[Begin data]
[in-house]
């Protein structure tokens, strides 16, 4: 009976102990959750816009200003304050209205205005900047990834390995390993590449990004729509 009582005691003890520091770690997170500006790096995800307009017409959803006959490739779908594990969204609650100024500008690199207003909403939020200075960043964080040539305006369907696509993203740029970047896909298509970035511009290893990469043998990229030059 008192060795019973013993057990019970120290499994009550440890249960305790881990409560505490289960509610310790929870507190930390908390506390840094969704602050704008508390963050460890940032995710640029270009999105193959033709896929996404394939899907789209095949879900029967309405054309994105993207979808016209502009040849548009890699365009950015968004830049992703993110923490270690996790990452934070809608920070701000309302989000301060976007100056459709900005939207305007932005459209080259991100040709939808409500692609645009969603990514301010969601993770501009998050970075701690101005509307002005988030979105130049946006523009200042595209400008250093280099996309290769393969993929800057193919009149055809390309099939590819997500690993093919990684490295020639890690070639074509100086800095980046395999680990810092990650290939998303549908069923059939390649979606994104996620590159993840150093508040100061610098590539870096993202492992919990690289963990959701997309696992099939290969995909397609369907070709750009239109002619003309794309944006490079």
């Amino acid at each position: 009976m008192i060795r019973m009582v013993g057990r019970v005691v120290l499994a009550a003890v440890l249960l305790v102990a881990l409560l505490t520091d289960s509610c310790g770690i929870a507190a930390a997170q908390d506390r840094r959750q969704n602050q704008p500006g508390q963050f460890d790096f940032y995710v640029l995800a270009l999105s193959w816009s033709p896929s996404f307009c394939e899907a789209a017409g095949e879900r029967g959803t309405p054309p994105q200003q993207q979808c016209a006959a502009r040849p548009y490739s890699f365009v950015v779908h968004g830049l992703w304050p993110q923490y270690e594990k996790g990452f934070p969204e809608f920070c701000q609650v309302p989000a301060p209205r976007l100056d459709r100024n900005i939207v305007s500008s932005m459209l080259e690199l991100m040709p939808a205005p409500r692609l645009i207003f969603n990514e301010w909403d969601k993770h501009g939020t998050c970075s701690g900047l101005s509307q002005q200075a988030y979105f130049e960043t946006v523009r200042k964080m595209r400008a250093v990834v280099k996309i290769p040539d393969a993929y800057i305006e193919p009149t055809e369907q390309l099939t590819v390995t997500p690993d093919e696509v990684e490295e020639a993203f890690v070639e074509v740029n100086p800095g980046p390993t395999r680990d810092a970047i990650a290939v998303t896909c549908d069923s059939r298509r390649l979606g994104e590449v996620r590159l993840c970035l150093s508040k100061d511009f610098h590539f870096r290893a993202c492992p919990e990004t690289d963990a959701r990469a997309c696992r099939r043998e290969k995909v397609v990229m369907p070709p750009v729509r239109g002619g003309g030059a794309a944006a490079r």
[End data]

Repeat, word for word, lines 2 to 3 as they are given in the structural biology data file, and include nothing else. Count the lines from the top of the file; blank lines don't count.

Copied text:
């Protein structure tokens, strides 16, 4: 009976102990959750816009200003304050209205205005900047990834390995390993590449990004729509 009582005691003890520091770690997170500006790096995800307009017409959803006959490739779908594990969204609650100024500008690199207003909403939020200075960043964080040539305006369907696509993203740029970047896909298509970035511009290893990469043998990229030059 008192060795019973013993057990019970120290499994009550440890249960305790881990409560505490289960509610310790929870507190930390908390506390840094969704602050704008508390963050460890940032995710640029270009999105193959033709896929996404394939899907789209095949879900029967309405054309994105993207979808016209502009040849548009890699365009950015968004830049992703993110923490270690996790990452934070809608920070701000309302989000301060976007100056459709900005939207305007932005459209080259991100040709939808409500692609645009969603990514301010969601993770501009998050970075701690101005509307002005988030979105130049946006523009200042595209400008250093280099996309290769393969993929800057193919009149055809390309099939590819997500690993093919990684490295020639890690070639074509100086800095980046395999680990810092990650290939998303549908069923059939390649979606994104996620590159993840150093508040100061610098590539870096993202492992919990690289963990959701997309696992099939290969995909397609369907070709750009239109002619003309794309944006490079």
């Amino acid at each position: 009976m008192i060795r019973m009582v013993g057990r019970v005691v120290l499994a009550a003890v440890l249960l305790v102990a881990l409560l505490t520091d289960s509610c310790g770690i929870a507190a930390a997170q908390d506390r840094r959750q969704n602050q704008p500006g508390q963050f460890d790096f940032y995710v640029l995800a270009l999105s193959w816009s033709p896929s996404f307009c394939e899907a789209a017409g095949e879900r029967g959803t309405p054309p994105q200003q993207q979808c016209a006959a502009r040849p548009y490739s890699f365009v950015v779908h968004g830049l992703w304050p993110q923490y270690e594990k996790g990452f934070p969204e809608f920070c701000q609650v309302p989000a301060p209205r976007l100056d459709r100024n900005i939207v305007s500008s932005m459209l080259e690199l991100m040709p939808a205005p409500r692609l645009i207003f969603n990514e301010w909403d969601k993770h501009g939020t998050c970075s701690g900047l101005s509307q002005q200075a988030y979105f130049e960043t946006v523009r200042k964080m595209r400008a250093v990834v280099k996309i290769p040539d393969a993929y800057i305006e193919p009149t055809e369907q390309l099939t590819v390995t997500p690993d093919e696509v990684e490295e020639a993203f890690v070639e074509v740029n100086p800095g980046p390993t395999r680990d810092a970047i990650a290939v998303t896909c549908d069923s059939r298509r390649l979606g994104e590449v996620r590159l993840c970035l150093s508040k100061d511009f610098h590539f870096r290893a993202c492992p919990e990004t690289d963990a959701r990469a997309c696992r099939r043998e290969k995909v397609v990229m369907p070709p750009v729509r239109g002619g003309g030059a794309a944006a490079r």